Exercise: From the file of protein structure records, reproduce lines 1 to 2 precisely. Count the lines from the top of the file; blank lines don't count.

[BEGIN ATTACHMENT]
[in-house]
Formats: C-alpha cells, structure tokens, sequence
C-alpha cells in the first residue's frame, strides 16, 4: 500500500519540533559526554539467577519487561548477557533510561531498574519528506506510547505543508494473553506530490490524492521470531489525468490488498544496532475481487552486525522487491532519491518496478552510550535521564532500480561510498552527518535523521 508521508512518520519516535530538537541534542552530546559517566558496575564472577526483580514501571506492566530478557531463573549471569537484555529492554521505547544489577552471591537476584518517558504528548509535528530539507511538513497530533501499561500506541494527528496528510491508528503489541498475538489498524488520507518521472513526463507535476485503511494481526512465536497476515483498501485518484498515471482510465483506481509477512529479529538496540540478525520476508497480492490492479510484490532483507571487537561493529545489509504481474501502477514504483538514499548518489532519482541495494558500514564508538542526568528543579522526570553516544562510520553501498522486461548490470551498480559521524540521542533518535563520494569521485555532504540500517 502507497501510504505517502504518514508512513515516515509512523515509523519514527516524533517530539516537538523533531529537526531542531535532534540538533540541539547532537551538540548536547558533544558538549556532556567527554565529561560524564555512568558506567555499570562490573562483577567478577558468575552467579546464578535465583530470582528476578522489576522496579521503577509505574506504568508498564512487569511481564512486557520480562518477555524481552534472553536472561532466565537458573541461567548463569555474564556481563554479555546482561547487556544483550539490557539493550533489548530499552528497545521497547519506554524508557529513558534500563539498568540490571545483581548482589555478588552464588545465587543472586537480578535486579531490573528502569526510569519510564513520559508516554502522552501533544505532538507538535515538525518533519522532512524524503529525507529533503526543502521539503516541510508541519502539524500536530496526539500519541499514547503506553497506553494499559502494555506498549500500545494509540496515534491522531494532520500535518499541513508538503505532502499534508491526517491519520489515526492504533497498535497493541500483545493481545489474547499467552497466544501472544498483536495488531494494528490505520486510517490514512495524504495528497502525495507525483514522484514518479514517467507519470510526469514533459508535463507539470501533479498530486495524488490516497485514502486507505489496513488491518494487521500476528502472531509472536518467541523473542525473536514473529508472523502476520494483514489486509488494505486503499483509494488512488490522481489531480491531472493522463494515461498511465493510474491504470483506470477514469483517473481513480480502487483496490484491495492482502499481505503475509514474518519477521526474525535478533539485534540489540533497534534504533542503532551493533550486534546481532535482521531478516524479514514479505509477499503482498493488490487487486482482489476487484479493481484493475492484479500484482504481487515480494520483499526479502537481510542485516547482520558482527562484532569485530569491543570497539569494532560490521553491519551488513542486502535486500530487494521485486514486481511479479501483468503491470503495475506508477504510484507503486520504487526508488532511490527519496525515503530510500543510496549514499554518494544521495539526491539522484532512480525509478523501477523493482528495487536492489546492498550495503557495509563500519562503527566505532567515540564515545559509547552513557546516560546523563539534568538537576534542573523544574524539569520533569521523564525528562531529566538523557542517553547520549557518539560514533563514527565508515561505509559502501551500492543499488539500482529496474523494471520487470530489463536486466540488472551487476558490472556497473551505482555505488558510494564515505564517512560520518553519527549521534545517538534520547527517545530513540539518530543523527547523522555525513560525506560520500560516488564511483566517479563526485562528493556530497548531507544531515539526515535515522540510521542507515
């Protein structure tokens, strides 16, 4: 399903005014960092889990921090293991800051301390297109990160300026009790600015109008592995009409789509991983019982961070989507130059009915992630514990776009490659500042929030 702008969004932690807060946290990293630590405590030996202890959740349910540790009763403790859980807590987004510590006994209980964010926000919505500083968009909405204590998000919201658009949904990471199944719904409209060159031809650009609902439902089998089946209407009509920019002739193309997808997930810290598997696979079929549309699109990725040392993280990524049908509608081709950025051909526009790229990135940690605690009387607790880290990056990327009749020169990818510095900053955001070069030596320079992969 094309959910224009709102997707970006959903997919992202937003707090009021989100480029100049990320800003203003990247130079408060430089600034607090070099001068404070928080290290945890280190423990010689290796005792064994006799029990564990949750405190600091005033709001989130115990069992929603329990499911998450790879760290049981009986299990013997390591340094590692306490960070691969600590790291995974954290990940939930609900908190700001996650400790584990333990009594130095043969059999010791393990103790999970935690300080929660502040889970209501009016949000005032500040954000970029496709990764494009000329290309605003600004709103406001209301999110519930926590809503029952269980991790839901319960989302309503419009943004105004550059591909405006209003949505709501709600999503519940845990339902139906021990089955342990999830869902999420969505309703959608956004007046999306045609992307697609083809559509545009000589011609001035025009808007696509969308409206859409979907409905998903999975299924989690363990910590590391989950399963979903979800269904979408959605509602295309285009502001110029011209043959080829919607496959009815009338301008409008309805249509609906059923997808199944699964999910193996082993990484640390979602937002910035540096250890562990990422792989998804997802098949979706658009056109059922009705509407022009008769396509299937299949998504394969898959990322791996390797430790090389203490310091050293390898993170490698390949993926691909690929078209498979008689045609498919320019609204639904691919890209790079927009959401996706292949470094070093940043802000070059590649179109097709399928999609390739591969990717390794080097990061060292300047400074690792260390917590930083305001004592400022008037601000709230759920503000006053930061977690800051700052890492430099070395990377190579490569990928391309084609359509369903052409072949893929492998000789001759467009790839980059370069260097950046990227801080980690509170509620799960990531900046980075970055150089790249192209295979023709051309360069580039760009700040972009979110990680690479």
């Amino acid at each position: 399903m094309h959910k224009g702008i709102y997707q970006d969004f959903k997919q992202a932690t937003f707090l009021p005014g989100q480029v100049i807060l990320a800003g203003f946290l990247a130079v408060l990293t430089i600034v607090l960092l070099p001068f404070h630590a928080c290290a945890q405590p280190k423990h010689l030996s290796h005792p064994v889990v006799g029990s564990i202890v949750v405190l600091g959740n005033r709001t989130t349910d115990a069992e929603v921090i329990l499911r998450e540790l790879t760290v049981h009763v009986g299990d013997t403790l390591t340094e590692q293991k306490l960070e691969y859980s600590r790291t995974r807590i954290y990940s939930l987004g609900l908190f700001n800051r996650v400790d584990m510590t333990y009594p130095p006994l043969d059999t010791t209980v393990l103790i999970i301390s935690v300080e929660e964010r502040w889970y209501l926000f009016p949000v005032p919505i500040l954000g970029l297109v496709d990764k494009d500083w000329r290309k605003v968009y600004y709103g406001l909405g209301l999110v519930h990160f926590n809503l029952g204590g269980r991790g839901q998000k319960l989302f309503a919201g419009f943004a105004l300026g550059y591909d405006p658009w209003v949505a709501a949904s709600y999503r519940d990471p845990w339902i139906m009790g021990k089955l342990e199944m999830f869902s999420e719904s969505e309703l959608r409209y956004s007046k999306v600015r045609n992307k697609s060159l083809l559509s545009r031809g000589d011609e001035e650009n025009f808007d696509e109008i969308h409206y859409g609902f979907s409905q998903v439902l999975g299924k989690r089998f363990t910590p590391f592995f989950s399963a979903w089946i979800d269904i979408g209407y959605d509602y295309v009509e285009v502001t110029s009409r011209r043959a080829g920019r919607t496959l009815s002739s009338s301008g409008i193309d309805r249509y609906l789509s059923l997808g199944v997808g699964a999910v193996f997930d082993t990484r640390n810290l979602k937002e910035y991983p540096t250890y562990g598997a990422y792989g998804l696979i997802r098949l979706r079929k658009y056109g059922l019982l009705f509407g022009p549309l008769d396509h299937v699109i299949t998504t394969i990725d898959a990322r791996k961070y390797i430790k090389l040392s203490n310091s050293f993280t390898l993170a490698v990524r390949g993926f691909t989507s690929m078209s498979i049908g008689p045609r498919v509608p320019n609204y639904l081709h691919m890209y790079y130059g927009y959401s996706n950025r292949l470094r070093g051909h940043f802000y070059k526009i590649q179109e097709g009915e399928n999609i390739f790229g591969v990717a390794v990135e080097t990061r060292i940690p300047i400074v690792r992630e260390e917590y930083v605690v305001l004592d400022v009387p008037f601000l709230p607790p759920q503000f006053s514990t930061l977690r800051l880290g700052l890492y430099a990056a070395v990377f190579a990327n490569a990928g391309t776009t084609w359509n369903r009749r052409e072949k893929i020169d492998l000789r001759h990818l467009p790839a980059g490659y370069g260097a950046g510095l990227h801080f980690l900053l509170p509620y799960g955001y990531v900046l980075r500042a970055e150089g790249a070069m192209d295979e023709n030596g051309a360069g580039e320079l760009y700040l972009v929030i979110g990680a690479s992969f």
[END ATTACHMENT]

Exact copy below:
[in-house]
Formats: C-alpha cells, structure tokens, sequence